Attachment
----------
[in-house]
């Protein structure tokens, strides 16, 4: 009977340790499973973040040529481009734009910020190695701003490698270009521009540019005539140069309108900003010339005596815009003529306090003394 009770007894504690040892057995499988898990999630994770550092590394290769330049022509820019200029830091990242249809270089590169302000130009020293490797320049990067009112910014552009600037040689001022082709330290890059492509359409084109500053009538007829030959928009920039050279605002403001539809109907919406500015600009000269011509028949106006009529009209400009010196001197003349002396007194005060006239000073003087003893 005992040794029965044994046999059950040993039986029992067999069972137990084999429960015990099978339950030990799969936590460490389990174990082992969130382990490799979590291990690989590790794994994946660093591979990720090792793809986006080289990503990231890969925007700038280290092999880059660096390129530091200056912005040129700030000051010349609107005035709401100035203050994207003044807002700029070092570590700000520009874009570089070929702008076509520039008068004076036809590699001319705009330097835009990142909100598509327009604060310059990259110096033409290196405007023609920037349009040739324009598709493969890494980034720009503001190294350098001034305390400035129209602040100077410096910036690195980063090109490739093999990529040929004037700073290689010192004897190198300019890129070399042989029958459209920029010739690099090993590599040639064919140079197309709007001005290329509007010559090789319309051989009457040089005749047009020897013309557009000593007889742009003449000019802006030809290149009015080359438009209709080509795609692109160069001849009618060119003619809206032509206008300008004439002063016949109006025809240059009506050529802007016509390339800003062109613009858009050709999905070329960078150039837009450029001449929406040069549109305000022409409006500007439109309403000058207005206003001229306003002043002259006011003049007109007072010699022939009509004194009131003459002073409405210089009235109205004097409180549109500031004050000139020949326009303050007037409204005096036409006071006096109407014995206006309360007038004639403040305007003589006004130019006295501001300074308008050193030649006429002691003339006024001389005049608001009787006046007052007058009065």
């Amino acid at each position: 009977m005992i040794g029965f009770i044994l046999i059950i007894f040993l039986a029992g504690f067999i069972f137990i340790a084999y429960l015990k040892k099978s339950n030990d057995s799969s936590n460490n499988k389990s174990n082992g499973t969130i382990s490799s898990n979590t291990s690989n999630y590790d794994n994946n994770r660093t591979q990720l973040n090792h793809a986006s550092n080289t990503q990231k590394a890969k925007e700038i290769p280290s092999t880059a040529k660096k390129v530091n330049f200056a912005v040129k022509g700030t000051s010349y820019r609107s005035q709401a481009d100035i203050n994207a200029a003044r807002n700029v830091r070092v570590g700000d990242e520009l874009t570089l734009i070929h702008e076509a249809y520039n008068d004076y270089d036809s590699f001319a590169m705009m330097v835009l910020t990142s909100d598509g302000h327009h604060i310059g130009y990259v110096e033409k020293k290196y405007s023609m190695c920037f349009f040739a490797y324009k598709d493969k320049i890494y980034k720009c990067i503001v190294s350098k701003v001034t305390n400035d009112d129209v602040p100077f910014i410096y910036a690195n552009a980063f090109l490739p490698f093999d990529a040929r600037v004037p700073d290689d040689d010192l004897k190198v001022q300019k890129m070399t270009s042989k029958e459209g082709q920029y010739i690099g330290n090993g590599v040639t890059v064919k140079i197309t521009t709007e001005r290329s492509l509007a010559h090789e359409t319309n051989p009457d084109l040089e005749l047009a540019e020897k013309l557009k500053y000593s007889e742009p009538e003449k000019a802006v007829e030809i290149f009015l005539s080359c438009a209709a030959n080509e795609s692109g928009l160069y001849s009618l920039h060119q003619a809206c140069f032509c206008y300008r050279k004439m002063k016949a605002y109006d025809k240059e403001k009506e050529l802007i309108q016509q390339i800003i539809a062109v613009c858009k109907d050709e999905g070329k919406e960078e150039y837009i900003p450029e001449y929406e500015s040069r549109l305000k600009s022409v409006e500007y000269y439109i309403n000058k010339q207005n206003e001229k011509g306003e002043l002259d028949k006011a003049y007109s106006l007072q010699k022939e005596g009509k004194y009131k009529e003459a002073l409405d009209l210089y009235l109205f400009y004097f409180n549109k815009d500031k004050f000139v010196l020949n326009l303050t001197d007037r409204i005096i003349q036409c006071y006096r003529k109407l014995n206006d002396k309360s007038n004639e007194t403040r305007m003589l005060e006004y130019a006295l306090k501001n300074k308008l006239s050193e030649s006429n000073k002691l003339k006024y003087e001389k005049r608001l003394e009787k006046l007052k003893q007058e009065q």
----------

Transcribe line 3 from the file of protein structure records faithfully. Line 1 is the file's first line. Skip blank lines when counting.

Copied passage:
């Amino acid at each position: 009977m005992i040794g029965f009770i044994l046999i059950i007894f040993l039986a029992g504690f067999i069972f137990i340790a084999y429960l015990k040892k099978s339950n030990d057995s799969s936590n460490n499988k389990s174990n082992g499973t969130i382990s490799s898990n979590t291990s690989n999630y590790d794994n994946n994770r660093t591979q990720l973040n090792h793809a986006s550092n080289t990503q990231k590394a890969k925007e700038i290769p280290s092999t880059a040529k660096k390129v530091n330049f200056a912005v040129k022509g700030t000051s010349y820019r609107s005035q709401a481009d100035i203050n994207a200029a003044r807002n700029v830091r070092v570590g700000d990242e520009l874009t570089l734009i070929h702008e076509a249809y520039n008068d004076y270089d036809s590699f001319a590169m705009m330097v835009l910020t990142s909100d598509g302000h327009h604060i310059g130009y990259v110096e033409k020293k290196y405007s023609m190695c920037f349009f040739a490797y324009k598709d493969k320049i890494y980034k720009c990067i503001v190294s350098k701003v001034t305390n400035d009112d129209v602040p100077f910014i410096y910036a690195n552009a980063f090109l490739p490698f093999d990529a040929r600037v004037p700073d290689d040689d010192l004897k190198v001022q300019k890129m070399t270009s042989k029958e459209g082709q920029y010739i690099g330290n090993g590599v040639t890059v064919k140079i197309t521009t709007e001005r290329s492509l509007a010559h090789e359409t319309n051989p009457d084109l040089e005749l047009a540019e020897k013309l557009k500053y000593s007889e742009p009538e003449k000019a802006v007829e030809i290149f009015l005539s080359c438009a209709a030959n080509e795609s692109g928009l160069y001849s009618l920039h060119q003619a809206c140069f032509c206008y300008r050279k004439m002063k016949a605002y109006d025809k240059e403001k009506e050529l802007i309108q016509q390339i800003i539809a062109v613009c858009k109907d050709e999905g070329k919406e960078e150039y837009i900003p450029e001449y929406e500015s040069r549109l305000k600009s022409v409006e500007y000269y439109i309403n000058k010339q207005n206003e001229k011509g306003e002043l002259d028949k006011a003049y007109s106006l007072q010699k022939e005596g009509k004194y009131k009529e003459a002073l409405d009209l210089y009235l109205f400009y004097f409180n549109k815009d500031k004050f000139v010196l020949n326009l303050t001197d007037r409204i005096i003349q036409c006071y006096r003529k109407l014995n206006d002396k309360s007038n004639e007194t403040r305007m003589l005060e006004y130019a006295l306090k501001n300074k308008l006239s050193e030649s006429n000073k002691l003339k006024y003087e001389k005049r608001l003394e009787k006046l007052k003893q007058e009065q």